Grammar has never been my thing.
I loved diagramming sentences in middle school, but the finer details have always escaped me.
I suppose that’s par for the course as I also have a tendency to skip directions, skim long descriptions in novels, and not put the last book/cup/stray sock in its place. When I weed a garden, a bucketful of weeds usually linger beside the garden long enough to kill the grass beneath it.
I’m an idea person.
So, the bigger grammatical elements I can handle; it’s the nitpicky stuff that trips me up.
Which is why my favorite person in the publishing process is the copy editor. The copy editor keeps me from sounding like I barely passed sixth grade English.
I recently received the proof for my book that’s coming out in August and there were over 400 marks on it. (YES, that’s a lot, even for me.)
And yes, the book had already been copyedited. The proofreader, though, seems to be a zealous person. A nit-picker of nit-pickers, which, I suppose you want in a proofreader.
Many of the nits she was picking pertained to my voice, so my editor and I decided we’d stet most of her marks, which is a fancy way of saying we’d ignore them. (stet= Latin for ‘let it stand’)
Many more of the marks were additional commas she’d added to make my overly long sentences clearer. Okay, maybe.
I’ve spent the better part of my week considering those commas. I’m only more confused, but at least Frankie has finally realized I’m not talking to him as I read sentence after sentence out loud with and without a comma. He no longer jumps off the futon in hopes of a treat each time he hears my voice.
The marks that pushed me over the edge, though, are the commas placed before the word ‘too.’
Everywhere the word appeared, the proofreader had inserted a comma preceding it.
I spent the entire day learning about commas, too.
Until a month ago, I had always put a comma before the word too, too.
But during the copy editing process, the copy editor had removed all my commas proceeding the word too at the end of a sentence. When I saw that, I thought—wait, wait, I don’t know much about grammar, but I KNOW there should be a comma before the word too!
A little research turned up the cold, hard, truth – my middle school English teacher was wrong.
That. Rocked. My. World.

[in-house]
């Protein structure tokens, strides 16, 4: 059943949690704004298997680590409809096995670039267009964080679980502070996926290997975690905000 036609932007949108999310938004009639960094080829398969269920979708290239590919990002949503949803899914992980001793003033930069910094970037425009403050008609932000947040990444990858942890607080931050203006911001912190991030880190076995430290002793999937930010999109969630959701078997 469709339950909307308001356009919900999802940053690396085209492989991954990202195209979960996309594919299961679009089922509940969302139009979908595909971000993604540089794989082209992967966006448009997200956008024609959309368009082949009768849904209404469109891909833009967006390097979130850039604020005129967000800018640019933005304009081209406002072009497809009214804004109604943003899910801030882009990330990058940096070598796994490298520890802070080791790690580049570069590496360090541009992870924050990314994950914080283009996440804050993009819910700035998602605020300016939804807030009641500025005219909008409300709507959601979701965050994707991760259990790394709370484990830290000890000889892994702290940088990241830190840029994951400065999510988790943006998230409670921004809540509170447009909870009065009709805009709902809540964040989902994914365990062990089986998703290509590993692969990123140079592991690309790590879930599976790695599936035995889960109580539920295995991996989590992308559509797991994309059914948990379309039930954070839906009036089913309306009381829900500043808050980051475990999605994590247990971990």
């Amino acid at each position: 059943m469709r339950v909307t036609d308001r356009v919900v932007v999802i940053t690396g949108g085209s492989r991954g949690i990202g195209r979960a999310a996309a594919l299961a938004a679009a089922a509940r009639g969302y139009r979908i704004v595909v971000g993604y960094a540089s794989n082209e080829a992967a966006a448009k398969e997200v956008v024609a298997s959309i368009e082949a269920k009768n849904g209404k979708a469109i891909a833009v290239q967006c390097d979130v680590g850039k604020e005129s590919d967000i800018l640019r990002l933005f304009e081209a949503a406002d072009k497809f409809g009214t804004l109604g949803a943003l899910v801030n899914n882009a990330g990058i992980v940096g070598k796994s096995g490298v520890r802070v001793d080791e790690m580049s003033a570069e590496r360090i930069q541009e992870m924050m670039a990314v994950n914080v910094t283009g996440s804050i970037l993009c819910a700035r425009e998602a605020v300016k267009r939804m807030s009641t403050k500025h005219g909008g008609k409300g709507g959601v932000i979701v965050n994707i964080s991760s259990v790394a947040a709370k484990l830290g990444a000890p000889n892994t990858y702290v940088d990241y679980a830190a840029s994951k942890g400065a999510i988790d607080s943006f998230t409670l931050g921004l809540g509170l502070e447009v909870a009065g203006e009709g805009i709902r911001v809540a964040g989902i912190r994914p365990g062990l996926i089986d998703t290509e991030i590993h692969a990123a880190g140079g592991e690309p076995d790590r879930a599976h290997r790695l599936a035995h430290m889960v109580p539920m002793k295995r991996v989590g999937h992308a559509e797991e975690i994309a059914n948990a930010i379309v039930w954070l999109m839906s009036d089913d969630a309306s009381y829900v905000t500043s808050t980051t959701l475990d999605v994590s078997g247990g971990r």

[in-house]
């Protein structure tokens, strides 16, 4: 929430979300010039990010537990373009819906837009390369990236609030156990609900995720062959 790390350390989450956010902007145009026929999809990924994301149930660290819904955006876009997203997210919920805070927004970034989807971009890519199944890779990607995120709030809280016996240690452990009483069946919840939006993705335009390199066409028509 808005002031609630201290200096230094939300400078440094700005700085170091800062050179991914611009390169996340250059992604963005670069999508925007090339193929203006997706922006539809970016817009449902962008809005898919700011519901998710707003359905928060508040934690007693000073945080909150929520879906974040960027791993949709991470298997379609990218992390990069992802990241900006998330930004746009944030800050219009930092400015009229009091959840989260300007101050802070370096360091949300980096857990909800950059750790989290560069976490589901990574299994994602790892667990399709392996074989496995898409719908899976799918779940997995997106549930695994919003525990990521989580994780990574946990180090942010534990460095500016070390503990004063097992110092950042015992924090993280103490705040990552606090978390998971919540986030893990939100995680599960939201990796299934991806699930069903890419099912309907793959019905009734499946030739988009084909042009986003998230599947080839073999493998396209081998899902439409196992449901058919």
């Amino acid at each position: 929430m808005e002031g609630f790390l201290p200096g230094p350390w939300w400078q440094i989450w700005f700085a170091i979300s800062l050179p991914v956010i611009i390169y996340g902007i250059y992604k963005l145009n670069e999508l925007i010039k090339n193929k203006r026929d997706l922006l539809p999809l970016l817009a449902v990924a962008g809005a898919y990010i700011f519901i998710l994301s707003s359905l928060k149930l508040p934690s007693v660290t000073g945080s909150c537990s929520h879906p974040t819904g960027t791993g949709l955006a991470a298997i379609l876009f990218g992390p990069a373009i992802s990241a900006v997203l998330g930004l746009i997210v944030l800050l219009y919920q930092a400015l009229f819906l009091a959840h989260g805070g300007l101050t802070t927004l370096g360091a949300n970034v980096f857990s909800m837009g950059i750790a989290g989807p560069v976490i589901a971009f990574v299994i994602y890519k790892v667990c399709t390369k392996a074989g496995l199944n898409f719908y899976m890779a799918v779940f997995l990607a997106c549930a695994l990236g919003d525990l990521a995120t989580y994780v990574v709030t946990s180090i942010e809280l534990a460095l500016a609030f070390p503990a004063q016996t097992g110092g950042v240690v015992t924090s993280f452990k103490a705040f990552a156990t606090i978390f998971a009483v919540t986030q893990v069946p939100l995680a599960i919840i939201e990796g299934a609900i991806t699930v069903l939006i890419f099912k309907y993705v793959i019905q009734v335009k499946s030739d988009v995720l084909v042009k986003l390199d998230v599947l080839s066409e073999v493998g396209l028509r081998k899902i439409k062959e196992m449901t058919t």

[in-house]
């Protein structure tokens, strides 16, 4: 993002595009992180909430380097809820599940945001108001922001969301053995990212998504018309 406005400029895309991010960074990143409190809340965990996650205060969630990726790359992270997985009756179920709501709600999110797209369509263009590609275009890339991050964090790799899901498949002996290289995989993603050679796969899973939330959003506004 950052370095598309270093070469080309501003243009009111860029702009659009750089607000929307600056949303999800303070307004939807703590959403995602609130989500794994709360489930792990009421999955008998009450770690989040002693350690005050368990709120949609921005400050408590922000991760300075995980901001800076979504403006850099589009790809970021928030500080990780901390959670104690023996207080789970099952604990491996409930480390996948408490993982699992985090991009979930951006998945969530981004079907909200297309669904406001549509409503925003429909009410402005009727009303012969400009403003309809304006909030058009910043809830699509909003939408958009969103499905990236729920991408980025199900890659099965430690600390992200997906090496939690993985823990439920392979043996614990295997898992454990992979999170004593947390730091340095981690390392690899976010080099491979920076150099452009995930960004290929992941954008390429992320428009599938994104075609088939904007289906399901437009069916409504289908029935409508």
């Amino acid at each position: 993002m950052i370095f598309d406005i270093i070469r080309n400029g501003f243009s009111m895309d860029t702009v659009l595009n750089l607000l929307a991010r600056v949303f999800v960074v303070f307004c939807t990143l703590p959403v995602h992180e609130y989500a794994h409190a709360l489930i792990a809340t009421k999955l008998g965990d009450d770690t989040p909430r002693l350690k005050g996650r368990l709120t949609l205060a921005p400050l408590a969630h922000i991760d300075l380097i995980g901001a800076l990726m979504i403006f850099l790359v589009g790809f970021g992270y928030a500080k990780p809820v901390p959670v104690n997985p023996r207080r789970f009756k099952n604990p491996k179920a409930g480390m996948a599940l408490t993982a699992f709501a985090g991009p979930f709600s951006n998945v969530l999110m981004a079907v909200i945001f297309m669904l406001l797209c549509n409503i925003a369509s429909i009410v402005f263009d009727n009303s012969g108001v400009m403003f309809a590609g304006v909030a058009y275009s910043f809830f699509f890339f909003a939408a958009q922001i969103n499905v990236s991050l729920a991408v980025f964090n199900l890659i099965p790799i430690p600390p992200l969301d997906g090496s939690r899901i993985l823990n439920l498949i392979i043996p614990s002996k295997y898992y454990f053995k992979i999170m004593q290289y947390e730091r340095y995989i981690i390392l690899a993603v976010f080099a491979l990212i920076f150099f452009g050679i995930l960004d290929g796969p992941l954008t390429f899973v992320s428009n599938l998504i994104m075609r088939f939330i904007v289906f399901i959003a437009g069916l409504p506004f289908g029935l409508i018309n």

Do you know how many times I’ve written a comma before the word too incorrectly? Do you know how many times that incorrect comma has been published?
Now, here was this proofreader reinserting every comma the copy editor had removed.
AGH! Who to trust? I posed the question to my editor and she said, The copy editor.
To prevent you from ever losing sleep over the use of a comma before the word too, let me set the record straight:
From no less than Grammarly, my go-to and permanently installed editor (which is a FREE Chrome extension- YOU should download it now!):
When using the word too, you only need to use a comma before it for emphasis. According to The Chicago Manual of Style, a comma before too should be used only to note an abrupt shift in thought. When too comes in the middle of a sentence, emphasis is almost always intended since it interrupts the natural flow of the sentence.
I, too, like bananas.
When a too comes at the end of a sentence, however, a comma is almost never needed.
I like bananas too.
So, now you know.
Always trust the copyeditor.
Hey, thanks for reading. I know you’ve got lots of options, so thanks for sharing a few of your minutes with me.
If you’d like to know more about me, my books, and where you might run into me, check out my website, CaraWrites.com.
If you’d like to subscribe to my (sometimes) monthly e-newsletter, click here.
If you’re a dog lover, check out my other blog, Another Good Dog.
I’d love to connect with you on Facebook, twitter, or Instagram, and I’m thrilled to get email from readers (and writers), you can reach me at email@example.com.
COMING AUGUST 2018 FROM Pegasus Books (available for preorder now):